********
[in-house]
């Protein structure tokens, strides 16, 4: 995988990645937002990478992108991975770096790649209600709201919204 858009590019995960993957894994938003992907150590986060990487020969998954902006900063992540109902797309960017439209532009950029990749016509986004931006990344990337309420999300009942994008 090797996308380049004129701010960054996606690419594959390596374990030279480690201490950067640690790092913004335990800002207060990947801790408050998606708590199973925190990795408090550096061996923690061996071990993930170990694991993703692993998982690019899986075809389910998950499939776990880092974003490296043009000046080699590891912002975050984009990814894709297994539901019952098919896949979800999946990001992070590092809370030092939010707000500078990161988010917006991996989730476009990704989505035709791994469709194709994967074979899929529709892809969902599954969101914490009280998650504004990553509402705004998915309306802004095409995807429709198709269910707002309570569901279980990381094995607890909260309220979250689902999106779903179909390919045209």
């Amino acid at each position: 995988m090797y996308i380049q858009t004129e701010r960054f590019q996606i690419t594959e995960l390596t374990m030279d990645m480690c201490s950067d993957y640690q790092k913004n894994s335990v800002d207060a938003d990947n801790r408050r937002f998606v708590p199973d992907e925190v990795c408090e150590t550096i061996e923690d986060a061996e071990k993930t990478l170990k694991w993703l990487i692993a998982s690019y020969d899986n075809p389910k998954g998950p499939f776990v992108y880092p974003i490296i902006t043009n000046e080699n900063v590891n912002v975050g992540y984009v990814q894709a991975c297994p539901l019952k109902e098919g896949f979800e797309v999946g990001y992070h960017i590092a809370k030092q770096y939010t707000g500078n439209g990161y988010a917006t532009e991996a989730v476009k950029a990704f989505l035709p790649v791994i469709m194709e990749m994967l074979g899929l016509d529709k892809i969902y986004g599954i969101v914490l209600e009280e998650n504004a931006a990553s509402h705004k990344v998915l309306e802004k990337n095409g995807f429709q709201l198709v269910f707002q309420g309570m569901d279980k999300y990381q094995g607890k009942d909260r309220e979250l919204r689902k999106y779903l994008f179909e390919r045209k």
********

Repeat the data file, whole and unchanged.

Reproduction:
[in-house]
């Protein structure tokens, strides 16, 4: 995988990645937002990478992108991975770096790649209600709201919204 858009590019995960993957894994938003992907150590986060990487020969998954902006900063992540109902797309960017439209532009950029990749016509986004931006990344990337309420999300009942994008 090797996308380049004129701010960054996606690419594959390596374990030279480690201490950067640690790092913004335990800002207060990947801790408050998606708590199973925190990795408090550096061996923690061996071990993930170990694991993703692993998982690019899986075809389910998950499939776990880092974003490296043009000046080699590891912002975050984009990814894709297994539901019952098919896949979800999946990001992070590092809370030092939010707000500078990161988010917006991996989730476009990704989505035709791994469709194709994967074979899929529709892809969902599954969101914490009280998650504004990553509402705004998915309306802004095409995807429709198709269910707002309570569901279980990381094995607890909260309220979250689902999106779903179909390919045209």
């Amino acid at each position: 995988m090797y996308i380049q858009t004129e701010r960054f590019q996606i690419t594959e995960l390596t374990m030279d990645m480690c201490s950067d993957y640690q790092k913004n894994s335990v800002d207060a938003d990947n801790r408050r937002f998606v708590p199973d992907e925190v990795c408090e150590t550096i061996e923690d986060a061996e071990k993930t990478l170990k694991w993703l990487i692993a998982s690019y020969d899986n075809p389910k998954g998950p499939f776990v992108y880092p974003i490296i902006t043009n000046e080699n900063v590891n912002v975050g992540y984009v990814q894709a991975c297994p539901l019952k109902e098919g896949f979800e797309v999946g990001y992070h960017i590092a809370k030092q770096y939010t707000g500078n439209g990161y988010a917006t532009e991996a989730v476009k950029a990704f989505l035709p790649v791994i469709m194709e990749m994967l074979g899929l016509d529709k892809i969902y986004g599954i969101v914490l209600e009280e998650n504004a931006a990553s509402h705004k990344v998915l309306e802004k990337n095409g995807f429709q709201l198709v269910f707002q309420g309570m569901d279980k999300y990381q094995g607890k009942d909260r309220e979250l919204r689902k999106y779903l994008f179909e390919r045209k």